Quark Catalysis of Exothermal Nuclear Reactions

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Science  15 Sep 1978:
Vol. 201, Issue 4360, pp. 973-979
DOI: 10.1126/science.201.4360.973


This article discusses circumstances under which free quarks catalyze exothermal nuclear reactions. It also presents possible methods for removing quarks sequestered by nuclear reaction products.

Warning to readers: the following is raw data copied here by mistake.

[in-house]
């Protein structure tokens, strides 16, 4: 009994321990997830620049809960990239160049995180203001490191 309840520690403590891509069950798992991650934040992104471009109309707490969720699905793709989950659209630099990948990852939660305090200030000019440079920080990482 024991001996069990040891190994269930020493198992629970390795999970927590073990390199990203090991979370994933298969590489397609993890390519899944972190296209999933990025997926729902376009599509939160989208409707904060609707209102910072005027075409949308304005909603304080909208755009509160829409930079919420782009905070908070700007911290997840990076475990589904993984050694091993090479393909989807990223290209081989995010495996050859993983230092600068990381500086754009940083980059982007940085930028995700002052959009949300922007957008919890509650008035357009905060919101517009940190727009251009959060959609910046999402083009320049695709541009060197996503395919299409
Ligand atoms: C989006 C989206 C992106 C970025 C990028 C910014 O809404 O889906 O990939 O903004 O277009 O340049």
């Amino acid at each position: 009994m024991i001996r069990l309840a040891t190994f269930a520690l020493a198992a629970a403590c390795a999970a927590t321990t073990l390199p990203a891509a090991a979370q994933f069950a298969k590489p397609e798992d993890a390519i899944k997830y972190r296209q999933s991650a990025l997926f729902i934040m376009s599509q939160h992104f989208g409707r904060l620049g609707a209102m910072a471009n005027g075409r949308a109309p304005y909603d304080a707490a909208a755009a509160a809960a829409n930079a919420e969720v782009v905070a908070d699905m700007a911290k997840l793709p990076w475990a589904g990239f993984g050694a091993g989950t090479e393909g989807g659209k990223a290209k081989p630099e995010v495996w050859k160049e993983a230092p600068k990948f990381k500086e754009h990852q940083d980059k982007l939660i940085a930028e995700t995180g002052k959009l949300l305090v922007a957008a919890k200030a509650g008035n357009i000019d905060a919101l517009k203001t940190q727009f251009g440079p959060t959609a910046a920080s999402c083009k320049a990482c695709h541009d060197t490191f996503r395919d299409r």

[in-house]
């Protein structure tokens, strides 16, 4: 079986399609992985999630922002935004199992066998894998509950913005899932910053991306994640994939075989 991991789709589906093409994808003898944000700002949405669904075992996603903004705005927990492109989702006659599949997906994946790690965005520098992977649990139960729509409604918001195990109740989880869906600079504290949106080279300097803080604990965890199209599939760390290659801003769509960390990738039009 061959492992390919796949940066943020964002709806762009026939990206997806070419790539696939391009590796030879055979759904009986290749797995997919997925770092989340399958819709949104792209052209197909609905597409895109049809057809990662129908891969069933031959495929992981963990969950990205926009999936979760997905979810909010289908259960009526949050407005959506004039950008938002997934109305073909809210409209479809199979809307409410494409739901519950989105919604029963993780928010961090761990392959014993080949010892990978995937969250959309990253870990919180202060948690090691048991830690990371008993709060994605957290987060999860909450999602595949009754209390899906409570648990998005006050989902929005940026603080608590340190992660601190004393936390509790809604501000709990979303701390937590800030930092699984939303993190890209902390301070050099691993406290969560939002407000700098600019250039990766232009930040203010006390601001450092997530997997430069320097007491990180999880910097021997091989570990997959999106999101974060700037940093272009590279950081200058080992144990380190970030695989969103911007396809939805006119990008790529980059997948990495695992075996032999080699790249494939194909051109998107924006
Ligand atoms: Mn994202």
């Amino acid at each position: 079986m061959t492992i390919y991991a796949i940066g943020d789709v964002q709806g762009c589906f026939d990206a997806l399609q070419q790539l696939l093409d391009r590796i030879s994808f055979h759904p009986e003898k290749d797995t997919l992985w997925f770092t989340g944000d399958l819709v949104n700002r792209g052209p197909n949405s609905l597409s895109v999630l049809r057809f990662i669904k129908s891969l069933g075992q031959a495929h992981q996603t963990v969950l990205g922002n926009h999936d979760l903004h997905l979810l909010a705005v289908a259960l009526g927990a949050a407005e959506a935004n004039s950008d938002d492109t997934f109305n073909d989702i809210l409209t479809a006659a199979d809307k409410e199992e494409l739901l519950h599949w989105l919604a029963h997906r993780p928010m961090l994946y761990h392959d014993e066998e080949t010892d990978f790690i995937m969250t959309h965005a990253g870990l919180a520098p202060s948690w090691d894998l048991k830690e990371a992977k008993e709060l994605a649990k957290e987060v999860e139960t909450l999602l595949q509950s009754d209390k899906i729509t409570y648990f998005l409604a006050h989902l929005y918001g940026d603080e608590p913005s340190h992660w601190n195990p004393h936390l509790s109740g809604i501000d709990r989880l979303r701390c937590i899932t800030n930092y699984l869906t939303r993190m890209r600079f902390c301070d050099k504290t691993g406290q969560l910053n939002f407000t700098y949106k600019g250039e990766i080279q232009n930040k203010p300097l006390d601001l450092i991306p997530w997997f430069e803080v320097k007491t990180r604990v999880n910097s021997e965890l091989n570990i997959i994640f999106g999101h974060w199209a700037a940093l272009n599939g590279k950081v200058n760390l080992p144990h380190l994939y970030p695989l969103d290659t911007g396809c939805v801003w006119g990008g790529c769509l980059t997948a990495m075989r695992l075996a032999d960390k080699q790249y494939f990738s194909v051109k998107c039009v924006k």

Stable quarks that are negatively charged and significantly heavier than electrons attract positively charged nuclei to form new states of matter. The nuclei and quarks are closely bound, and presumably interact through both electromagnetic and nuclear forces. Nuclear fusion and fission are possible, as well as a new class of plural reactions in which either a quark isobar, isotope, or isotone is created in each individual reaction, with catalysis resulting in the overall system because the net transfer of charge, neutrons, or protons to the quarks is zero. The quark with quantum numbers of üü is a promising catalytic candidate. A satisfactory understanding of which reactions are or are not possible awaits the isolation of free quarks and a description of their strong interactions with matter. Finally, other kinds of stable negatively charged particles (such as heavy leptons), if discovered, can catalyze deuterium fusion reactions if thermal neutrons are used to liberate He3-bound catalytic particles.

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